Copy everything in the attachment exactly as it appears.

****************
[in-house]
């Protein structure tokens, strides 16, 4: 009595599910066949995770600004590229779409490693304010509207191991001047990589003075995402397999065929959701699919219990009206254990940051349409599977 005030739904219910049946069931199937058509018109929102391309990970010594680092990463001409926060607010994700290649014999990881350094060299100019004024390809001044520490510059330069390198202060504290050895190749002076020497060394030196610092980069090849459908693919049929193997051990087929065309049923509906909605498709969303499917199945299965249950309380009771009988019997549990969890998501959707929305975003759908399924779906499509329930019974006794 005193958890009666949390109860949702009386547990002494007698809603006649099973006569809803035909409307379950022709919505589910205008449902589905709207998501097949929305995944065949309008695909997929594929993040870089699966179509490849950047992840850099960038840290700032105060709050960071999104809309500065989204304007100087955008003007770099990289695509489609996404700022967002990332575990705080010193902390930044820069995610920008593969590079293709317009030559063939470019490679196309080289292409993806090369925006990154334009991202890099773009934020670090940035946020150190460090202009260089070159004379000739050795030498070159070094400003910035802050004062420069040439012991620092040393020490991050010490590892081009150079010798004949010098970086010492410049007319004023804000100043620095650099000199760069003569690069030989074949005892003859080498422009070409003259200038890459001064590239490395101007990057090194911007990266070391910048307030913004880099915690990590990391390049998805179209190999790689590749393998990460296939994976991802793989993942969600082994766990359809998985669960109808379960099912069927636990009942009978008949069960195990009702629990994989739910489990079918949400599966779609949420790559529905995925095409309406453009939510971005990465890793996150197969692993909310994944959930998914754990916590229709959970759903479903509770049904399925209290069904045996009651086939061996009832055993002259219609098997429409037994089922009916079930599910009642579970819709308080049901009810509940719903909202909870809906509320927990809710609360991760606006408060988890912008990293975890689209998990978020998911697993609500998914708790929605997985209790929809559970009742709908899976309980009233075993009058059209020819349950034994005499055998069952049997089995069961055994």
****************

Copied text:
[in-house]
């Protein structure tokens, strides 16, 4: 009595599910066949995770600004590229779409490693304010509207191991001047990589003075995402397999065929959701699919219990009206254990940051349409599977 005030739904219910049946069931199937058509018109929102391309990970010594680092990463001409926060607010994700290649014999990881350094060299100019004024390809001044520490510059330069390198202060504290050895190749002076020497060394030196610092980069090849459908693919049929193997051990087929065309049923509906909605498709969303499917199945299965249950309380009771009988019997549990969890998501959707929305975003759908399924779906499509329930019974006794 005193958890009666949390109860949702009386547990002494007698809603006649099973006569809803035909409307379950022709919505589910205008449902589905709207998501097949929305995944065949309008695909997929594929993040870089699966179509490849950047992840850099960038840290700032105060709050960071999104809309500065989204304007100087955008003007770099990289695509489609996404700022967002990332575990705080010193902390930044820069995610920008593969590079293709317009030559063939470019490679196309080289292409993806090369925006990154334009991202890099773009934020670090940035946020150190460090202009260089070159004379000739050795030498070159070094400003910035802050004062420069040439012991620092040393020490991050010490590892081009150079010798004949010098970086010492410049007319004023804000100043620095650099000199760069003569690069030989074949005892003859080498422009070409003259200038890459001064590239490395101007990057090194911007990266070391910048307030913004880099915690990590990391390049998805179209190999790689590749393998990460296939994976991802793989993942969600082994766990359809998985669960109808379960099912069927636990009942009978008949069960195990009702629990994989739910489990079918949400599966779609949420790559529905995925095409309406453009939510971005990465890793996150197969692993909310994944959930998914754990916590229709959970759903479903509770049904399925209290069904045996009651086939061996009832055993002259219609098997429409037994089922009916079930599910009642579970819709308080049901009810509940719903909202909870809906509320927990809710609360991760606006408060988890912008990293975890689209998990978020998911697993609500998914708790929605997985209790929809559970009742709908899976309980009233075993009058059209020819349950034994005499055998069952049997089995069961055994």